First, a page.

Dawnland Screening + Live Q&A

February 25, 2021
7:00pm Eastern Time
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For decades, child welfare authorities have been removing Native American children from their homes to save them from being Indian. In Maine, the first official “truth and reconciliation commission” in the United States begins a historic investigation. National News & Documentary Emmy® award winning film DAWNLAND goes behind-the-scenes as this historic body grapples with difficult truths, redefines reconciliation, and charts a new course for state and tribal relations.

Join chair of the Maryland Lynching Truth and Reconciliation Commission David Fakunle, educator and linguist Roger Paul (Passamaquoddy), filmmaker and Upstander Project director Adam Mazo, and Upstander Project learning director Mishy Lesser for a live Q&A moderated by Dodd Human Rights Impact director Glenn Mitoma after the film. The discussion will center on the burgeoning conversations and moves to create truth and healing commissions in the land now known as the United States. Panelists will explore lessons learned from the Maine-Wabanaki experience and ask: who truth commissions serve, what are their goals, who should lead these efforts, and what role documentation might play in how a truth commission’s work could impact public understanding?

This is a special opportunity to see the 86-minute directors' cut of DAWNLAND!

Video Descriptions

Dawnland Trailer 2018

NATIONAL BROADCAST: November 2018 on Independent Lens on PBS. Local listings here: www.pbs.org/independentlens/films/dawnland/ OFFICIAL WEBSITE: dawnland.org SCREENINGS: dawnland.org/screenings FACEBOOK: facebook.com/dawnlandmovie INSTAGRAM: instagram.com/dawnlandmovie TWITTER: twitter.com/DawnlandMovie SYNOPSIS: For decades, child welfare authorities have been removing Native American children from their homes to save them from being Indian. In Maine, the first official “truth and reconciliation commission” in the United States begins a historic investigation. DAWNLAND goes behind-the-scenes as this historic body grapples with difficult truths, redefines reconciliation, and charts a new course for state and tribal relations.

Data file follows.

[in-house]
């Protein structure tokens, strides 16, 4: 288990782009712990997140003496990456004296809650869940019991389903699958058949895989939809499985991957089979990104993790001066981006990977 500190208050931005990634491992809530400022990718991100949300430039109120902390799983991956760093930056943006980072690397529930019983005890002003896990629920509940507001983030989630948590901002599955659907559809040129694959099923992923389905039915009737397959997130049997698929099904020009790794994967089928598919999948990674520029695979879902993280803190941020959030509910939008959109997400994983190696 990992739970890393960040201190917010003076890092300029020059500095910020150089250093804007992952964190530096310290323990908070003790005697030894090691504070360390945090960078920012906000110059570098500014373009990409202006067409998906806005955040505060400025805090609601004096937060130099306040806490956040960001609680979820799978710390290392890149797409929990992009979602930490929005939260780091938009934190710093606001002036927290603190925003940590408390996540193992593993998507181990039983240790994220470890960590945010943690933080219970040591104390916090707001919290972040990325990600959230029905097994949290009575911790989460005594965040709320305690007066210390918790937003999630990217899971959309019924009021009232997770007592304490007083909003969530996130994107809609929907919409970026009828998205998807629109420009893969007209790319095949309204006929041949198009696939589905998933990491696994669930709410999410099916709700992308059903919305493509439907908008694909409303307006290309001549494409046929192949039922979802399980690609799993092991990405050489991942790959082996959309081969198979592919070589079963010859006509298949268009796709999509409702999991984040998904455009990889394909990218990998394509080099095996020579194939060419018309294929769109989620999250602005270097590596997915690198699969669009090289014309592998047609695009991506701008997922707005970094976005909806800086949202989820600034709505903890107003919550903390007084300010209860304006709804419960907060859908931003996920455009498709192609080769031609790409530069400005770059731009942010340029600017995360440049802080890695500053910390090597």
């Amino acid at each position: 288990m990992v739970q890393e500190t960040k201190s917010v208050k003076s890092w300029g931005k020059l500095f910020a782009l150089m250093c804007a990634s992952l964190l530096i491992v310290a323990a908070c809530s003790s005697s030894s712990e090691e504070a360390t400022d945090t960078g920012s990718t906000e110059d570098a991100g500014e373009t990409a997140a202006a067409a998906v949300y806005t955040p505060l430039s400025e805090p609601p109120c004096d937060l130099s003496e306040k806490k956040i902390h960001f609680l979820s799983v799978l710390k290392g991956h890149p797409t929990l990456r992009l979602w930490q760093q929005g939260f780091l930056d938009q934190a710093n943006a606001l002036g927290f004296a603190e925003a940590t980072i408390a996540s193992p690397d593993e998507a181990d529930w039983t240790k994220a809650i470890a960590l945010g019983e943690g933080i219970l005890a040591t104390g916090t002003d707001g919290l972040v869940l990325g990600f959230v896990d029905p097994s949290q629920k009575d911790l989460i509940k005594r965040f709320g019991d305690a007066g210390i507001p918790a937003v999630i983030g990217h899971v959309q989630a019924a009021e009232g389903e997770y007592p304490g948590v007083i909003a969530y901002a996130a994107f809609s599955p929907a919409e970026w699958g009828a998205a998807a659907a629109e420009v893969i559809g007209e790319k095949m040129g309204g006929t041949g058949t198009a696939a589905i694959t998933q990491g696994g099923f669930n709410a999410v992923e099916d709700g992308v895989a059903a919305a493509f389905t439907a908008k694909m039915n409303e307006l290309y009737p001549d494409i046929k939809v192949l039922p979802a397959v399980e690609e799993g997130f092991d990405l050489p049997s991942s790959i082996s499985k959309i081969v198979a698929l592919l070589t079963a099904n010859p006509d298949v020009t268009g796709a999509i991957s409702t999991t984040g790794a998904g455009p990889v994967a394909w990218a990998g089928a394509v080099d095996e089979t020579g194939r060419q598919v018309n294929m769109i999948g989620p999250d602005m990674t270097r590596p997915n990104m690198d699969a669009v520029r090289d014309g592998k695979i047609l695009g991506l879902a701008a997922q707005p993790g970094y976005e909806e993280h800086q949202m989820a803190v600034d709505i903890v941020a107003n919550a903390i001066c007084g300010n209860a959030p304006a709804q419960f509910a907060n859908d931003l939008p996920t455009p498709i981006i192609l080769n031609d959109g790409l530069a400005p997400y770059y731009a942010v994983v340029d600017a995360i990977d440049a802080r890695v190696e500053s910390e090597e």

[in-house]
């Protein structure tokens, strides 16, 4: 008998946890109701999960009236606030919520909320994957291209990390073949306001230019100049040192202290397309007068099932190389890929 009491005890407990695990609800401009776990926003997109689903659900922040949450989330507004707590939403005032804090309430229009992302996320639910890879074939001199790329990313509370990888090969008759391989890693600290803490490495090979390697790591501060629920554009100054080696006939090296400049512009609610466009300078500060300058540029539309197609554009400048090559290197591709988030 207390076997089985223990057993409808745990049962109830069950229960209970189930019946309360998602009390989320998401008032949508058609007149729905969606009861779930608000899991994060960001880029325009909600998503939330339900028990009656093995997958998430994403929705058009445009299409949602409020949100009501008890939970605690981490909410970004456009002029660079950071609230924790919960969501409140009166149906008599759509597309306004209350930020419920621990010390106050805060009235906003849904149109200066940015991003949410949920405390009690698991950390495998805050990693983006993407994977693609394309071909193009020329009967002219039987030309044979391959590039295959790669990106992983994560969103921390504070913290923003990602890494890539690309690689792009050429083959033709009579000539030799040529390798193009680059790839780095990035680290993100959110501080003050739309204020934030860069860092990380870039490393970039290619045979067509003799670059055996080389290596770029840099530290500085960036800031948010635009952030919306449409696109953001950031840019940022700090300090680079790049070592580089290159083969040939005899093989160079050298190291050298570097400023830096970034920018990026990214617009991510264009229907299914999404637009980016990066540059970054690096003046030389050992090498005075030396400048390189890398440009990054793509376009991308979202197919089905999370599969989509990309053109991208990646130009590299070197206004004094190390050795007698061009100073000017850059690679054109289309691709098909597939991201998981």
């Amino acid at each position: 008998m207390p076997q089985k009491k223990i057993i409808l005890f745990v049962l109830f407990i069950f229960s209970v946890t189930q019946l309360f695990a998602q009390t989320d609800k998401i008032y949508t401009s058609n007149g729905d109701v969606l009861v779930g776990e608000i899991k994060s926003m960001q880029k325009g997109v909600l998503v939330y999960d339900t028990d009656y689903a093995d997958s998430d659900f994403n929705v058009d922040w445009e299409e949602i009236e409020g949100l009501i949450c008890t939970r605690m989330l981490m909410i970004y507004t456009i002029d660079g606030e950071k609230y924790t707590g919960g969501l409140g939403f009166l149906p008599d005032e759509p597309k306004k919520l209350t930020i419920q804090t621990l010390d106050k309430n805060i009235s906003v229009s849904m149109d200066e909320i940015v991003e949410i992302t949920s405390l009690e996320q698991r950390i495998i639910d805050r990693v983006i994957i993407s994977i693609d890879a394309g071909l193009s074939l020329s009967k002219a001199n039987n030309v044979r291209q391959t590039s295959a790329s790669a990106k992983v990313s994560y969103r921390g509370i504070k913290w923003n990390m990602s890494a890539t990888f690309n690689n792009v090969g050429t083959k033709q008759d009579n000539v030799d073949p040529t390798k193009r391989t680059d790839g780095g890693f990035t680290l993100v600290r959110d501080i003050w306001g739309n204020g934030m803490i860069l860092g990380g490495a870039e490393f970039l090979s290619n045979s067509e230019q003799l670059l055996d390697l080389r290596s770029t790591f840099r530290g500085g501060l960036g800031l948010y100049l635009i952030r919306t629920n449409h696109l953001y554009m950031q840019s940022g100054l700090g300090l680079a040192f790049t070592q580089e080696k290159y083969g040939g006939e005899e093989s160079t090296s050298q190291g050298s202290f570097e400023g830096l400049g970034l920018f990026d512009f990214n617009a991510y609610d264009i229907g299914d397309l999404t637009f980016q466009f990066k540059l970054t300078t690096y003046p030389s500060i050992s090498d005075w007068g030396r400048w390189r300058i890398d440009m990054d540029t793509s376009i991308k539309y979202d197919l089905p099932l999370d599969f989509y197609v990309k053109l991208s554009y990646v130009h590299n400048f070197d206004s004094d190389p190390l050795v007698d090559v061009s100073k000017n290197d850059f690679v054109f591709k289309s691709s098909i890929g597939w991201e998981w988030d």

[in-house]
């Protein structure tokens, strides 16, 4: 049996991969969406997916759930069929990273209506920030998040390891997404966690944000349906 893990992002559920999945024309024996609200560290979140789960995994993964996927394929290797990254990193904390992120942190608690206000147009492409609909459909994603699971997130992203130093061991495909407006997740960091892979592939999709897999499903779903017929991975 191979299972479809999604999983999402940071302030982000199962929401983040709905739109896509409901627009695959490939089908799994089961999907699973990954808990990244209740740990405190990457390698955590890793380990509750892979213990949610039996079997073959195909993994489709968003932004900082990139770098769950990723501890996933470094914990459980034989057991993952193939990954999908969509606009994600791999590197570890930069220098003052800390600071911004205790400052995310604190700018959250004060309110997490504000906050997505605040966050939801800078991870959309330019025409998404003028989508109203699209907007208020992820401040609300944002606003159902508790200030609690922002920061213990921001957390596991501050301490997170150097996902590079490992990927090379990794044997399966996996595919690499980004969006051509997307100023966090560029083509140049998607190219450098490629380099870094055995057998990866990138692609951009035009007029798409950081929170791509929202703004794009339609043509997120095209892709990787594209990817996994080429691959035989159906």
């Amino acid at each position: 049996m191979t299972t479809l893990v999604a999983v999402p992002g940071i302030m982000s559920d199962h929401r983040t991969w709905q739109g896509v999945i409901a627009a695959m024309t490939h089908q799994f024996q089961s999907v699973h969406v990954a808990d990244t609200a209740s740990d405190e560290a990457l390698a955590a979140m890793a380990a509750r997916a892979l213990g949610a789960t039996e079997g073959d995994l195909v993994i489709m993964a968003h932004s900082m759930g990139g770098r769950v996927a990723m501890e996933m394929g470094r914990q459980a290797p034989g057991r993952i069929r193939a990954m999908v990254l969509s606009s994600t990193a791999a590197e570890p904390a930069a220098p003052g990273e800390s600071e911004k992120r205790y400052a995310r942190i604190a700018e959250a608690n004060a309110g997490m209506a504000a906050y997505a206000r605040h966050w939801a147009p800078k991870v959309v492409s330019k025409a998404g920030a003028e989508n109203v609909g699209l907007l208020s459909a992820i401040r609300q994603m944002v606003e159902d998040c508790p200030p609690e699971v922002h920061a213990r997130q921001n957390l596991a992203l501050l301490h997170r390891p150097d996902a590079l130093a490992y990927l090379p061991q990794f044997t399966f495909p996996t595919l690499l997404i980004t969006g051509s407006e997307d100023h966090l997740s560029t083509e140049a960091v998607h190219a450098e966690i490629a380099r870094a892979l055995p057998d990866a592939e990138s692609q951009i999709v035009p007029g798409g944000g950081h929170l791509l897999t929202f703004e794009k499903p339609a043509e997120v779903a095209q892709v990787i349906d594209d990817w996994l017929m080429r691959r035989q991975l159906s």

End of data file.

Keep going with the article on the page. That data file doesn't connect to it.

Abbe Museum Video

Blessing of the Creatures | Virtual MICA Presents

This listening video - Blessing of the Creatures - was created to celebrate Earth Day and honor all the creatures, including us humans. The Passamaquoddy Drum Song was reunited with the Passamaquoddy people through recordings that were made in 1890 on wax cylinders. It is held in reverence as one of the most ancient songs and offered here as a Blessing of the Creatures. 'Blessing of the Creatures' was created by Vera Francis (Passamaquoddy) and theater artist Marty Pottenger with support from 350 Maine and Sierra Club Maine, the Abbe Museum, Maine Art Commission, Maine Bicentennial Commission, MAP Fund, and the National Endowment for the Arts' Our Town program.

Dawnland Feature

150 minutes


  • Upstander Project


  • Glenn Mitoma (Panel Moderator)

    Glenn Mitoma is an Assistant Professor of Human Rights and Education, jointly appointed with the Human Rights Institute and the Neag School of Education Department of Curriculum and Instruction. Glenn is inaugural Director of Dodd Impact, previously serving as director of the Thomas J. Dodd Research Center since 2013. Glenn’s research and teaching focus on the history of human rights and human rights education, with current projects on the role of education in advancing respect for human rights, the history of human rights education, a biography of the Lebanese philosopher and diplomat—and prominent UN Universal Declaration of Human Rights author—Charles H. Malik.

  • David Olawuyi Fakunle